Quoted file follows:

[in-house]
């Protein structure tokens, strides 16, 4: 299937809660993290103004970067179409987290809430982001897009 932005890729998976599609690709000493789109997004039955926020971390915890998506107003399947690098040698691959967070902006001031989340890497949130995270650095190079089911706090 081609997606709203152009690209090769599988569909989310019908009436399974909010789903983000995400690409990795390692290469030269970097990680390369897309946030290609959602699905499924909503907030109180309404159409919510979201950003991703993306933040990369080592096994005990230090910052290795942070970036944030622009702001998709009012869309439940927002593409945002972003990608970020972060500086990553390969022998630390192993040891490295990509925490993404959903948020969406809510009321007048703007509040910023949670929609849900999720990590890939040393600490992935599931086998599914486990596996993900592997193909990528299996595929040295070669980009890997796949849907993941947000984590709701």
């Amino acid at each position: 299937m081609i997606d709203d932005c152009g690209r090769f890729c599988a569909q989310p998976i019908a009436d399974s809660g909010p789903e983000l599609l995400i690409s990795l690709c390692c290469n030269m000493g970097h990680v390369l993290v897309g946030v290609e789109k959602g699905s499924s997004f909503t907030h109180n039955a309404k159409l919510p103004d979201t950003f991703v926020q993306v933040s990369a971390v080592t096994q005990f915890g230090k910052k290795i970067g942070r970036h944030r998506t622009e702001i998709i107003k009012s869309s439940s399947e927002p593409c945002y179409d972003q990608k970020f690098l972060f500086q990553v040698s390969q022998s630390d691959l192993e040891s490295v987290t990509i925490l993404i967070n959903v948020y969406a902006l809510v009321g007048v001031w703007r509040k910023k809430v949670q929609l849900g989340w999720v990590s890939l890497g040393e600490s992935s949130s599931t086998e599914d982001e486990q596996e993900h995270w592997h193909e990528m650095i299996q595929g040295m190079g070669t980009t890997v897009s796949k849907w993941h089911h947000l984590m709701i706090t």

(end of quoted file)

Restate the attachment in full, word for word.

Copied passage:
[in-house]
């Protein structure tokens, strides 16, 4: 299937809660993290103004970067179409987290809430982001897009 932005890729998976599609690709000493789109997004039955926020971390915890998506107003399947690098040698691959967070902006001031989340890497949130995270650095190079089911706090 081609997606709203152009690209090769599988569909989310019908009436399974909010789903983000995400690409990795390692290469030269970097990680390369897309946030290609959602699905499924909503907030109180309404159409919510979201950003991703993306933040990369080592096994005990230090910052290795942070970036944030622009702001998709009012869309439940927002593409945002972003990608970020972060500086990553390969022998630390192993040891490295990509925490993404959903948020969406809510009321007048703007509040910023949670929609849900999720990590890939040393600490992935599931086998599914486990596996993900592997193909990528299996595929040295070669980009890997796949849907993941947000984590709701």
């Amino acid at each position: 299937m081609i997606d709203d932005c152009g690209r090769f890729c599988a569909q989310p998976i019908a009436d399974s809660g909010p789903e983000l599609l995400i690409s990795l690709c390692c290469n030269m000493g970097h990680v390369l993290v897309g946030v290609e789109k959602g699905s499924s997004f909503t907030h109180n039955a309404k159409l919510p103004d979201t950003f991703v926020q993306v933040s990369a971390v080592t096994q005990f915890g230090k910052k290795i970067g942070r970036h944030r998506t622009e702001i998709i107003k009012s869309s439940s399947e927002p593409c945002y179409d972003q990608k970020f690098l972060f500086q990553v040698s390969q022998s630390d691959l192993e040891s490295v987290t990509i925490l993404i967070n959903v948020y969406a902006l809510v009321g007048v001031w703007r509040k910023k809430v949670q929609l849900g989340w999720v990590s890939l890497g040393e600490s992935s949130s599931t086998e599914d982001e486990q596996e993900h995270w592997h193909e990528m650095i299996q595929g040295m190079g070669t980009t890997v897009s796949k849907w993941h089911h947000l984590m709701i706090t």